While these are the key priorities we are following in making these changes, I think it's worth reemphasizing that these are specific to our publication. Community newspapers, weekly or otherwise, remain great businesses, and they will continue to be as long as there are people out there who want to see the names and faces of their friends, family and neighbors in the paper and learn more about the important issues of their hometown. We are not the type of newspapers you may have read about who are competing with Fox News and CNN and the dot-coms. For a variety of reasons, far-off competitors will never be best positioned to tackle neighborhood news.
Like any business, community newspapers have been impacted financially by the economy, but not to the point that we have to cease publishing weekly because of it. In its history, The Splash has been published weekly with just one or two full-time workers, and I was just reading another community newspaper today at which the owner is the sole employee. He does it every week by himself. It is possible; it's just not the way we believe we can live out our mission statement best for this community we love - and at the level of quality we are aiming to provide.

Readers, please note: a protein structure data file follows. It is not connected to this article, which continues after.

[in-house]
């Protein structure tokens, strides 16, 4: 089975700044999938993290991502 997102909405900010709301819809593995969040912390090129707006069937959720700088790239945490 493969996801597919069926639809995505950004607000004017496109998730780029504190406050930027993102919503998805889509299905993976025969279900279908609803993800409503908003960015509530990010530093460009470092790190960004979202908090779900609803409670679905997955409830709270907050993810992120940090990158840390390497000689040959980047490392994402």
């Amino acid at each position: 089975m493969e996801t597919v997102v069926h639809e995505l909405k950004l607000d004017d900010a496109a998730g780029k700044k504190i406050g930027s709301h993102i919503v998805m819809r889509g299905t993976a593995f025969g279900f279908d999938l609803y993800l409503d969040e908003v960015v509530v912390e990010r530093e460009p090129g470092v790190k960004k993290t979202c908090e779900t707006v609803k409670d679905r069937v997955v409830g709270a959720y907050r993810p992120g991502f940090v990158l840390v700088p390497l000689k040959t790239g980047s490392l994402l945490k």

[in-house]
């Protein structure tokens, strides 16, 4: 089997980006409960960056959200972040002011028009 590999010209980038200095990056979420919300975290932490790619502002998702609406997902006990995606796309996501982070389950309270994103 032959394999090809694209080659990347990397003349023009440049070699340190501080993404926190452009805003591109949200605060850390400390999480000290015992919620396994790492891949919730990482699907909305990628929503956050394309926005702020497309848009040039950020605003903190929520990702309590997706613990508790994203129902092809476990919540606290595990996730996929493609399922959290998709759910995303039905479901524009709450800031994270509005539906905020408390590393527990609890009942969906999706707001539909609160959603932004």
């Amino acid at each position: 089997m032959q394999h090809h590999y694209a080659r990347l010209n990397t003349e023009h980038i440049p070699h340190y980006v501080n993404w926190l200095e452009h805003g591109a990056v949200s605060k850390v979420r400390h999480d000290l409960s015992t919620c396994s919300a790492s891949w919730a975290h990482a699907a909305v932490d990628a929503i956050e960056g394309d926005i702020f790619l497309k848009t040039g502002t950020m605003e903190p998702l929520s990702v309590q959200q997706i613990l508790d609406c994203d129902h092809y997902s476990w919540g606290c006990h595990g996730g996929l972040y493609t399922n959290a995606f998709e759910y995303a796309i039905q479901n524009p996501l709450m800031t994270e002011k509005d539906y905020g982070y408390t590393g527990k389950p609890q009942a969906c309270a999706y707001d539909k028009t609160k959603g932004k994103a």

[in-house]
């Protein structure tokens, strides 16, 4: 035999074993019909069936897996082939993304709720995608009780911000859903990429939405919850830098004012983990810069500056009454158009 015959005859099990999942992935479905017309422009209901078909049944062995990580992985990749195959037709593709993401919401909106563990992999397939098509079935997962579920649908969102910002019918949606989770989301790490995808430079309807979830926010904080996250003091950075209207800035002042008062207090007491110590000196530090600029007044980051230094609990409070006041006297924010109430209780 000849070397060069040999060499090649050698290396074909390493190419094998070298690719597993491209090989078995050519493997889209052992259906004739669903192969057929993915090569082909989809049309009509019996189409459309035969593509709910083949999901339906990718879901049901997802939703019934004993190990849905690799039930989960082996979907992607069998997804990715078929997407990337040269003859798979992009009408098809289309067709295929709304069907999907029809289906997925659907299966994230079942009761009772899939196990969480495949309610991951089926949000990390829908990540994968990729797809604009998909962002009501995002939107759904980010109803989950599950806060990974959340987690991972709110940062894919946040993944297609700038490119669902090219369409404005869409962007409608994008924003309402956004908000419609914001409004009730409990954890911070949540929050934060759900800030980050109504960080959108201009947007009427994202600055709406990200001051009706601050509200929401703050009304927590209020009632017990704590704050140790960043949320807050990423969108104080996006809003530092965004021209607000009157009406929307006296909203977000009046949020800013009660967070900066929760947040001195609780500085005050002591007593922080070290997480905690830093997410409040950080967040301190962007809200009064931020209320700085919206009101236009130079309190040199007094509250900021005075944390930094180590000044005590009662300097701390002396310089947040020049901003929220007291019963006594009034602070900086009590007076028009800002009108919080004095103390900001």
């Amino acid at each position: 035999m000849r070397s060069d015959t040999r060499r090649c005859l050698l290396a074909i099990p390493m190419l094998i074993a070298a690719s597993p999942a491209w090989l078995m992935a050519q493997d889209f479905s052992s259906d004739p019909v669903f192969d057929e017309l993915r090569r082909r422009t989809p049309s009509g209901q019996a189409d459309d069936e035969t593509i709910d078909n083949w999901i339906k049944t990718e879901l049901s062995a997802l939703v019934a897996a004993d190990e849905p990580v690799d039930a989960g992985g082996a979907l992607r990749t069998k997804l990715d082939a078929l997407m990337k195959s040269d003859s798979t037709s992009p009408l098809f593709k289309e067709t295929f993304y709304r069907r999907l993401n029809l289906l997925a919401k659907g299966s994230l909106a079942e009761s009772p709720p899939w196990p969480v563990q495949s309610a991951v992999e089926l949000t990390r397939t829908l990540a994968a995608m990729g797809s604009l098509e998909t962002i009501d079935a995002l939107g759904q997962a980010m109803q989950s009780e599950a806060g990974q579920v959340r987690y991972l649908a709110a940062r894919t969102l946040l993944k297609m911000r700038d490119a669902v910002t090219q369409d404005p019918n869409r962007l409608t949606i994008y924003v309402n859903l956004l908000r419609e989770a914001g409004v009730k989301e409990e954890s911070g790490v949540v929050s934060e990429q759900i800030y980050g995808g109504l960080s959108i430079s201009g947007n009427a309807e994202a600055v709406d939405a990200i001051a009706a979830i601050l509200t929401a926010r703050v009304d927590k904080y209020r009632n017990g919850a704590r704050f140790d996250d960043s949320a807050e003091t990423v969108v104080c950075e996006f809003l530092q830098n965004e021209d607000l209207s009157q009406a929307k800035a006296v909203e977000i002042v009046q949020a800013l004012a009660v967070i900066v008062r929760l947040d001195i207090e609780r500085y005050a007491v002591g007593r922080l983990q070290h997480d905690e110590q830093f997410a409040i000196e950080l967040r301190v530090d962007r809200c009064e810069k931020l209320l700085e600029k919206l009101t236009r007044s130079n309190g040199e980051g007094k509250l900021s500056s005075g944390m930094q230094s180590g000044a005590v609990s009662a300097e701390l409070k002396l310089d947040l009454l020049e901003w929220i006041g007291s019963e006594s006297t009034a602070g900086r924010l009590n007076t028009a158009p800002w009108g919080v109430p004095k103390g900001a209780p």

Moving forward, we will continue to get you that which is most timely in an even more timely manner (don't forget to share that email address with us here). Everything else ... well, let's just say we think you're going to love the way we will be able to improve the way we deliver everything else. If you are the type who likes to wait by the mailbox, plan to greet your postman Feb. 28.
Josh Johnson is editor and publisher of The Splash. Write to him at email@example.com.